Each of these veggie-rich dishes fits into any meal plan and is loaded with color, nutrients and flavor. Best of all, low-calorie vegetables let you add more food to your plate!

Mushroom-Sausage Flatbreads

Makes for a great, quick weekend lunch! 4 servings Ingredients:

  • 6 ounces uncooked turkey Italian sausage links, with casings removed
  • 2 cups sliced fresh mushrooms
  • 2 medium tomatoes
  • 1/2 of a 16 ounce package of frozen bell peppers and onion stir-fry vegetables (2 cups)
  • 3 cloves garlic, minced
  • 4 multi-grain low-fat wraps
  • 3/4 cup shredded reduced-fat mozzarella cheese (3 ounces)
  • 2 tablespoons shredded Parmesan cheese (1 ounce)

Directions: Preheat oven to 425 degrees F. In a large skillet, cook sausage and mushrooms over medium heat until sausage is browned and mushrooms are tender, stirring to break up sausage as it cooks. Drain mixture in a colander; set aside. Meanwhile, chop one of the tomatoes; thinly slice the other tomato. In the same large skillet, cook chopped tomato, stir-fry vegetables and garlic over medium heat until boiling, stirring occasionally. Reduce heat. Simmer, uncovered, about 5 minutes or until most of the liquid is evaporated and vegetables are very tender, stirring occasionally. Place wraps on a very large baking sheet. Bake for 5 minutes. Spread vegetable mixture over hot wraps. Top with sausage mixture. Top with sliced tomatoes. Sprinkle with mozzarella and Parmesan cheeses. Bake for 8 to 10 minutes more or until cheese is melted and just starting to brown.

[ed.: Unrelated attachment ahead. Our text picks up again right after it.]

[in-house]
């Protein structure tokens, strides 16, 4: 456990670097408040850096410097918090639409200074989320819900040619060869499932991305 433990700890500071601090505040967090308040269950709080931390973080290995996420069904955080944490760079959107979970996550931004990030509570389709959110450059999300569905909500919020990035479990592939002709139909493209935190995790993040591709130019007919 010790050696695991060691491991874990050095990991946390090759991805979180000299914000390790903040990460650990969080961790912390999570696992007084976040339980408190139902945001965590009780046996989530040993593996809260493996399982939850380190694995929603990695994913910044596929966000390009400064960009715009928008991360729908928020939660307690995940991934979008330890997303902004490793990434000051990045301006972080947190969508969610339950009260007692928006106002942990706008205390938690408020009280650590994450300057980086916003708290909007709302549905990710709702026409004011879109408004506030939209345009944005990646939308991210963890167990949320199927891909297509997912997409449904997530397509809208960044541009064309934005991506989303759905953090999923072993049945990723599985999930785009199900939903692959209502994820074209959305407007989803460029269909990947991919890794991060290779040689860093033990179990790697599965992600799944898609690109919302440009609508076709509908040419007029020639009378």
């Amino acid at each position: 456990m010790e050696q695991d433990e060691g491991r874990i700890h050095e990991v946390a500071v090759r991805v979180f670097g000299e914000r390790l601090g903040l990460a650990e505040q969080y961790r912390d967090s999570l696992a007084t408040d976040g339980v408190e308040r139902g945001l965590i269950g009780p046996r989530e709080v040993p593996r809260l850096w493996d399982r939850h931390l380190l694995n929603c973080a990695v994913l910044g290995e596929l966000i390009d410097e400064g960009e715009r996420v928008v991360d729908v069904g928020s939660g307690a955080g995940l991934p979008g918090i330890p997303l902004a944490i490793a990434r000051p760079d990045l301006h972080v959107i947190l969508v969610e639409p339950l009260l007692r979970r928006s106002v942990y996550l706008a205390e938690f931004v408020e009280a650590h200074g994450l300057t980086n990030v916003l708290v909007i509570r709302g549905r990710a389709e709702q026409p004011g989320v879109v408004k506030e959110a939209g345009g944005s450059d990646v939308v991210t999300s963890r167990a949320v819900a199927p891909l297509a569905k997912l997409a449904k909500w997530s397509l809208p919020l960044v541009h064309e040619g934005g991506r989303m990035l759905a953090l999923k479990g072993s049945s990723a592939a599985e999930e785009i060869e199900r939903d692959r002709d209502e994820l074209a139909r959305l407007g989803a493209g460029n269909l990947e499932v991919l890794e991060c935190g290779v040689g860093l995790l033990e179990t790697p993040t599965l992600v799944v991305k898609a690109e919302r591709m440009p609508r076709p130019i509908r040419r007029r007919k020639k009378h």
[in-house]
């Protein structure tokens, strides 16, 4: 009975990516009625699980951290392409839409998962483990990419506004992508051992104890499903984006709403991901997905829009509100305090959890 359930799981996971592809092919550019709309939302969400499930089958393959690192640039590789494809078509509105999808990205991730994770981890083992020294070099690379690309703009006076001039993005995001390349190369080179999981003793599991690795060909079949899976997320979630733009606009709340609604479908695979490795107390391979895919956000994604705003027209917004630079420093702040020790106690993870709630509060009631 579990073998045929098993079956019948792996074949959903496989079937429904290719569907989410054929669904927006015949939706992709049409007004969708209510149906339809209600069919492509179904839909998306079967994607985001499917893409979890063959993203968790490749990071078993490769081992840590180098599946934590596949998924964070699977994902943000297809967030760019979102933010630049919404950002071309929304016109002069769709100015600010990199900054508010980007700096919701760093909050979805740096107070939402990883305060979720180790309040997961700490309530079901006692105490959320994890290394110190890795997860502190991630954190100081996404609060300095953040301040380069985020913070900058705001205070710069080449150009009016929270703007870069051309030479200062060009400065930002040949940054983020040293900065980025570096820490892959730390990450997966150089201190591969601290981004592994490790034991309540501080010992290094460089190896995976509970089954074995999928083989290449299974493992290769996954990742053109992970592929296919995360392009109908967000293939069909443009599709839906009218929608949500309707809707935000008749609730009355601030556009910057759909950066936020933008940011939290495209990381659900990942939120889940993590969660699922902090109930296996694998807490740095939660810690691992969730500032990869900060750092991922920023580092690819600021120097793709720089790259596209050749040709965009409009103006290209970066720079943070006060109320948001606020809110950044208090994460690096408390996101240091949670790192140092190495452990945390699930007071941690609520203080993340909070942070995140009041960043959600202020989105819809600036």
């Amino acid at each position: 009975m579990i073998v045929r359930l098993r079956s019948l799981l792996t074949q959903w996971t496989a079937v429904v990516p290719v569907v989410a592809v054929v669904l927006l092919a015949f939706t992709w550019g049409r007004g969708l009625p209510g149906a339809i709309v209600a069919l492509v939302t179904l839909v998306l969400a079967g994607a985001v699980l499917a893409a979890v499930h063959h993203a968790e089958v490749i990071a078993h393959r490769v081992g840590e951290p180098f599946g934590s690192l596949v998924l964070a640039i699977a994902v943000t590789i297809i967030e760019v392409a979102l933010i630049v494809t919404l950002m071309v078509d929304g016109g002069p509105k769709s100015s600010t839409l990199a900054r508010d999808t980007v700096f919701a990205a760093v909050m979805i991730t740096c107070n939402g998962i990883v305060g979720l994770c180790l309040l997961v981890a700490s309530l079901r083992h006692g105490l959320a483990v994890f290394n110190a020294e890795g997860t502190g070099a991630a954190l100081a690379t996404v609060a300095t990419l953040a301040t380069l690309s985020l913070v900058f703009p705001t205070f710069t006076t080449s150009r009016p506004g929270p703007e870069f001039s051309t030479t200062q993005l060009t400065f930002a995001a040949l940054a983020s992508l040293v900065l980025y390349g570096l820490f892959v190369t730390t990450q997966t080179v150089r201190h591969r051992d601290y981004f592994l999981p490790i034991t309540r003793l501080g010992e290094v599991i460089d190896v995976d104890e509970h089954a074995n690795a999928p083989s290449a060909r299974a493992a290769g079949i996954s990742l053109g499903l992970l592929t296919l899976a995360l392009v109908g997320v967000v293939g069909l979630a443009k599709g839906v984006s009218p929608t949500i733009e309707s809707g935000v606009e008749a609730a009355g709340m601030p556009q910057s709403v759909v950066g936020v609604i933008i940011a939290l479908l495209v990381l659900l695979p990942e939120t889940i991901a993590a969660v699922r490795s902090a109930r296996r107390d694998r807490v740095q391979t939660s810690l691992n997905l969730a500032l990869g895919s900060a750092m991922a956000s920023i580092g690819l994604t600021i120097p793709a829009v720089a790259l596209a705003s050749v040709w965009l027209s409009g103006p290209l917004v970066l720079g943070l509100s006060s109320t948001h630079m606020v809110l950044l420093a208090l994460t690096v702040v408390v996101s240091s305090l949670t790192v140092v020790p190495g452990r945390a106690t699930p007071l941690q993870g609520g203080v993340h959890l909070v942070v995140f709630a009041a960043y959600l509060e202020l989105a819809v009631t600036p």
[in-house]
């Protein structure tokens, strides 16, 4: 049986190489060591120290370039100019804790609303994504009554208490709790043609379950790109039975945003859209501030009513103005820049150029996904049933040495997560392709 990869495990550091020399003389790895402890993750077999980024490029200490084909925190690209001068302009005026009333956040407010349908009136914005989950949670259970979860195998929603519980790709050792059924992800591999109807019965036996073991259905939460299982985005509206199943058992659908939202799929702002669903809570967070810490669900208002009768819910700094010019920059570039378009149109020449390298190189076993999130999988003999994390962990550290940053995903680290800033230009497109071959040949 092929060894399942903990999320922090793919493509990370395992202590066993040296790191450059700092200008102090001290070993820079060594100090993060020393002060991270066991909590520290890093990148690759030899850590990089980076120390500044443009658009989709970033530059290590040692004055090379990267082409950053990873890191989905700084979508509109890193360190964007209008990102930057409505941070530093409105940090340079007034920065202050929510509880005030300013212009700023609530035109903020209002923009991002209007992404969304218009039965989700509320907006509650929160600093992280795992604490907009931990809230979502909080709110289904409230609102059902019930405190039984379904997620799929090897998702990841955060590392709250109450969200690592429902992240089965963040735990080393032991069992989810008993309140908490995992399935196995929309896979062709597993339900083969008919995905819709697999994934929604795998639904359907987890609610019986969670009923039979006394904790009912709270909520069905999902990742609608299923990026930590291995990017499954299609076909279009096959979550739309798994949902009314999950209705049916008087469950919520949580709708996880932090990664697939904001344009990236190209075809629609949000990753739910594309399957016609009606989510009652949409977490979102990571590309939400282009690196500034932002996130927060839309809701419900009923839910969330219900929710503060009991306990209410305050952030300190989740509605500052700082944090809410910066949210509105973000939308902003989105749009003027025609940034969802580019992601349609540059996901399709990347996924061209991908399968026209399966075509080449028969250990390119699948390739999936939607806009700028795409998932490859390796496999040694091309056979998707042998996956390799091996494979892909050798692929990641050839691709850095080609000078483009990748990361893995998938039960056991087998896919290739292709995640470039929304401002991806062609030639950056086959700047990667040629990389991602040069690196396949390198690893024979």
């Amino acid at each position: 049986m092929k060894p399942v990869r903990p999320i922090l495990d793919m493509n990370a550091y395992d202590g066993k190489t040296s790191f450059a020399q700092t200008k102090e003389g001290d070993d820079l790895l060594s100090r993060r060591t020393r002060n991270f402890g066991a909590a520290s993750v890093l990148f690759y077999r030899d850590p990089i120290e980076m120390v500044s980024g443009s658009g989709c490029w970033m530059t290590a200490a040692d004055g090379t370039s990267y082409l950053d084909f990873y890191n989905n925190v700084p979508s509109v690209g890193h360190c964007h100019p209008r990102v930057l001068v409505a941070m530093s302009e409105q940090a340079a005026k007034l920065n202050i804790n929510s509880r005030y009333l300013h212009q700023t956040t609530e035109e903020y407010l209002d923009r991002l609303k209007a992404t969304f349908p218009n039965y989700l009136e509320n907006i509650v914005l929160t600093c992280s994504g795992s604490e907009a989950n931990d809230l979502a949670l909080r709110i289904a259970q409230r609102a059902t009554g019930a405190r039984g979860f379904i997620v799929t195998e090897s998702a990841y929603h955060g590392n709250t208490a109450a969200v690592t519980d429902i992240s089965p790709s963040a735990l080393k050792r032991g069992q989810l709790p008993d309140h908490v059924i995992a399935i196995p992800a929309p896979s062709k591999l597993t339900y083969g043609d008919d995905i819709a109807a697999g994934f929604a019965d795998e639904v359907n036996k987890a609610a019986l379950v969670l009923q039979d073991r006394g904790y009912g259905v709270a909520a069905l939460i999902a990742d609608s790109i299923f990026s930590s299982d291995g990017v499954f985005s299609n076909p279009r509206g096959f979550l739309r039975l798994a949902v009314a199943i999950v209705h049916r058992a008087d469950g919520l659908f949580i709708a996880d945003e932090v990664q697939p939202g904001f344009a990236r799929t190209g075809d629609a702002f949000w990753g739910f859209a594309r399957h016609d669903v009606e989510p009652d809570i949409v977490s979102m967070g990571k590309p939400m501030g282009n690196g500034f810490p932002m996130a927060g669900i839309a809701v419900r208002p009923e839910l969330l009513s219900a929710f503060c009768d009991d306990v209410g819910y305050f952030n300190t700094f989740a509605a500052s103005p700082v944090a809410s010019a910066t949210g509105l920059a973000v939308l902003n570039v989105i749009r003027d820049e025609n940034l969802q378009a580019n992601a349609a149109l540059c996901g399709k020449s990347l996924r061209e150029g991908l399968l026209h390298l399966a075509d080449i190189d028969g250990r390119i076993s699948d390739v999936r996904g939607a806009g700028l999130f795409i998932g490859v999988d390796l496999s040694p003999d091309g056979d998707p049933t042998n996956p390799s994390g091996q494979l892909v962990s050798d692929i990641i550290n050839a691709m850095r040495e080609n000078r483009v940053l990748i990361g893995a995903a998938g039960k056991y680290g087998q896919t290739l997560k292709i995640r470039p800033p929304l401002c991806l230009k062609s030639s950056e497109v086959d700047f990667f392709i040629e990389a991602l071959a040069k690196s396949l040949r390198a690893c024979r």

Grilled Beef Garden Burgers

4 servings Ingredients:

  • 1 egg white, lightly beaten
  • 1/2 cup shredded carrot
  • 1/4 cup thinly sliced green onion
  • 1/4 cup shredded zucchini
  • 2 cloves garlic, minced
  • 1/8 teaspoon ground black pepper
  • 12 ounces 90% lean or higher ground beef
  • 4 whole wheat hamburger buns, toasted
  • 3/4 cup fresh spinach
  • 1 small tomato, thinly sliced
  • Condiments

Directions: In a large bowl, combine egg white, carrot, green onion, shredded zucchini, garlic and black pepper. Add beef; mix well. Shape the mixture into four 3/4-inch-thick patties. For a charcoal grill, place patties on the rack of an uncovered grill directly over medium coals. Grill for 12 to 14 minutes or until an instant-read thermometer inserted into the side of each patty registers 160 degrees F, turning once halfway through grilling. For a gas grill, preheat grill. Reduce heat to medium. Place patties on grill rack over heat. Cover and grill as above. Serve each patty on a whole wheat bun with spinach, tomato and condiments of choice.